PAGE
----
Tag Archives: Social Justice


I didn’t really have good role models for boundaries, and didn’t hear them talked about much as a kid, so when I first heard people talking about them, I tried to fit them into my existing categories. But that didn’t work very well, so they felt like nonsense.

It looked like when people were expressing boundaries, they were drawing on nothing but their own preferences to determine them - so maybe boundaries were a kind of strong preference? But people seemed to use some sort of moralistic language around boundaries. People who “violated boundaries” weren’t just costly to interact with, but behaving wrongly, viewed as dangerous, to be excluded from one’s life. Then maybe boundaries were like absolute standards of right and wrong? But that didn’t work either, since they were determined so subjectively. Continue reading

Specific Techniques for Inclusion

One lovely thing about having a bunch of rationalist friends is that if I whine about a problem, I get a bunch of specific ideas about how to fix it. Sometimes the whining has to be very specific, though.

What I Complained About

Some people don't feel comfortable on Less Wrong or in other rationalist communities. Apophemi wrote about why they don't identify with the rationalist community because some of the language and topics under discussion feel to them like personal threats. Less Wrong discussed the post here, though sadly I think a lot of people got mindkilled.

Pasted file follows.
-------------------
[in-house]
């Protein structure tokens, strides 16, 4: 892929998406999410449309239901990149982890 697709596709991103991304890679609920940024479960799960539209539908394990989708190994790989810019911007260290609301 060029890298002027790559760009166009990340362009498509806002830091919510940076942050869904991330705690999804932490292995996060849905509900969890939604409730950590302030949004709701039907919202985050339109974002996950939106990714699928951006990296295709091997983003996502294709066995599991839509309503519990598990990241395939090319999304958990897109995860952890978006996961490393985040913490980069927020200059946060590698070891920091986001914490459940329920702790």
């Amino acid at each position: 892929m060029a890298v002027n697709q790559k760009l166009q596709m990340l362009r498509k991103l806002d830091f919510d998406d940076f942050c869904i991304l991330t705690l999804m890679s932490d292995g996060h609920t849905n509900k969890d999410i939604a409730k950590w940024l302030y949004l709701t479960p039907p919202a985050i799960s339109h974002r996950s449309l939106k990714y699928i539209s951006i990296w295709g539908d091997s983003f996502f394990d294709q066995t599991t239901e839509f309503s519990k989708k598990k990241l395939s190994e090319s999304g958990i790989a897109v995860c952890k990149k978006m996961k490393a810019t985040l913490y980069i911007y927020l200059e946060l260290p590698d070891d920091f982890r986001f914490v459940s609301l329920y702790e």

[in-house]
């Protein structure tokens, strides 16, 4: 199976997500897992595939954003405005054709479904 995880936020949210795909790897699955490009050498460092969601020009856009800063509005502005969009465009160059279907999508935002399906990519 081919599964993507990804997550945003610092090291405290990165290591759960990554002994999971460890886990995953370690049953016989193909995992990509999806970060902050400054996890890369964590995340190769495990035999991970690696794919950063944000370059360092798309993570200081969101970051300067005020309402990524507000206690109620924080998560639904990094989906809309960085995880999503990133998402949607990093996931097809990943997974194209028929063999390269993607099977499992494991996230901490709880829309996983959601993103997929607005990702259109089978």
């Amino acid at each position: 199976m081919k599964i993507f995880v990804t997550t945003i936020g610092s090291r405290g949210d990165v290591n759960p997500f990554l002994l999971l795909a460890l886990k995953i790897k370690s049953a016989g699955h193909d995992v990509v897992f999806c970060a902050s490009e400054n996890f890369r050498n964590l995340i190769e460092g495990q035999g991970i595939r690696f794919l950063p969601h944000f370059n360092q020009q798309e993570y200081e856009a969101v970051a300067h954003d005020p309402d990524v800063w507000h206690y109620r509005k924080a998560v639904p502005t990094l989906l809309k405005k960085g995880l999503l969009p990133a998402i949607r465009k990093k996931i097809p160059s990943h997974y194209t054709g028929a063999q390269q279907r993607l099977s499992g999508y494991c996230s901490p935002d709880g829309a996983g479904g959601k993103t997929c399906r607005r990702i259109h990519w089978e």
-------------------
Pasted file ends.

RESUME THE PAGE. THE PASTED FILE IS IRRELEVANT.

Apophemi's post was most directly a response to some stuff on Scott's blog, Slate Star Codex. Scott's response was basically that yes, there's a need for fora where particular groups of people can feel safe - but Less Wrong and the rationalist community are supposed to be a place that's safe for rationalists - where you won't get banned or ostracized or hated for bringing up an unpopular idea just because the evidence supports it. Implicitly Scott was modeling the discussion as considering two options: the status quo, or ban certain controversial topics entirely because they make some people uncomfortable.